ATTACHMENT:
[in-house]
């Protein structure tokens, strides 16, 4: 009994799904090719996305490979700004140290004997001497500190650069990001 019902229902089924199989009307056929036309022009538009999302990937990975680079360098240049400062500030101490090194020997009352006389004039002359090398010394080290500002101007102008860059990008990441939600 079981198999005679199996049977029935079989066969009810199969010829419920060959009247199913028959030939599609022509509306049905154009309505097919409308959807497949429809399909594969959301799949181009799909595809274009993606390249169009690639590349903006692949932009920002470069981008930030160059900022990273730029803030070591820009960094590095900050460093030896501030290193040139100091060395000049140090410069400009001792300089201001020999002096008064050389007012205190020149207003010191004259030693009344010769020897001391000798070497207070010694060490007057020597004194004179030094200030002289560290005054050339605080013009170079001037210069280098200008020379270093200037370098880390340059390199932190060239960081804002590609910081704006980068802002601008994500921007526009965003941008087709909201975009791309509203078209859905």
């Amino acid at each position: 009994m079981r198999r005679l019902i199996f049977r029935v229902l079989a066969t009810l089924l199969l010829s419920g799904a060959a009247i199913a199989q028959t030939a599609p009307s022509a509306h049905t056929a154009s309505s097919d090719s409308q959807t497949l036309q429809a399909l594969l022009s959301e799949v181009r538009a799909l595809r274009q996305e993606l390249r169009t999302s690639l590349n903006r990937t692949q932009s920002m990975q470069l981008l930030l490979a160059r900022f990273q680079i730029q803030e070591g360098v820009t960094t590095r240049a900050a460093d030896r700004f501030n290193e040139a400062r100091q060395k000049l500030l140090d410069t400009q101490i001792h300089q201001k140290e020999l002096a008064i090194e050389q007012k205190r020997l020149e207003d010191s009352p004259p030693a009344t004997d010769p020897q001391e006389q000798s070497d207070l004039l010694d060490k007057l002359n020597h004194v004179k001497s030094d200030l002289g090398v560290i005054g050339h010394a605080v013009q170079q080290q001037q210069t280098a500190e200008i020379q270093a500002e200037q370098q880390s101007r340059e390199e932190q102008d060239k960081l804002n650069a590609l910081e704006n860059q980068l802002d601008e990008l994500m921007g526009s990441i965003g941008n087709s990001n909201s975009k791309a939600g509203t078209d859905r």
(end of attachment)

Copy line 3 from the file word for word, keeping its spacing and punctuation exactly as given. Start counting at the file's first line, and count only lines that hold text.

């Amino acid at each position: 009994m079981r198999r005679l019902i199996f049977r029935v229902l079989a066969t009810l089924l199969l010829s419920g799904a060959a009247i199913a199989q028959t030939a599609p009307s022509a509306h049905t056929a154009s309505s097919d090719s409308q959807t497949l036309q429809a399909l594969l022009s959301e799949v181009r538009a799909l595809r274009q996305e993606l390249r169009t999302s690639l590349n903006r990937t692949q932009s920002m990975q470069l981008l930030l490979a160059r900022f990273q680079i730029q803030e070591g360098v820009t960094t590095r240049a900050a460093d030896r700004f501030n290193e040139a400062r100091q060395k000049l500030l140090d410069t400009q101490i001792h300089q201001k140290e020999l002096a008064i090194e050389q007012k205190r020997l020149e207003d010191s009352p004259p030693a009344t004997d010769p020897q001391e006389q000798s070497d207070l004039l010694d060490k007057l002359n020597h004194v004179k001497s030094d200030l002289g090398v560290i005054g050339h010394a605080v013009q170079q080290q001037q210069t280098a500190e200008i020379q270093a500002e200037q370098q880390s101007r340059e390199e932190q102008d060239k960081l804002n650069a590609l910081e704006n860059q980068l802002d601008e990008l994500m921007g526009s990441i965003g941008n087709s990001n909201s975009k791309a939600g509203t078209d859905r």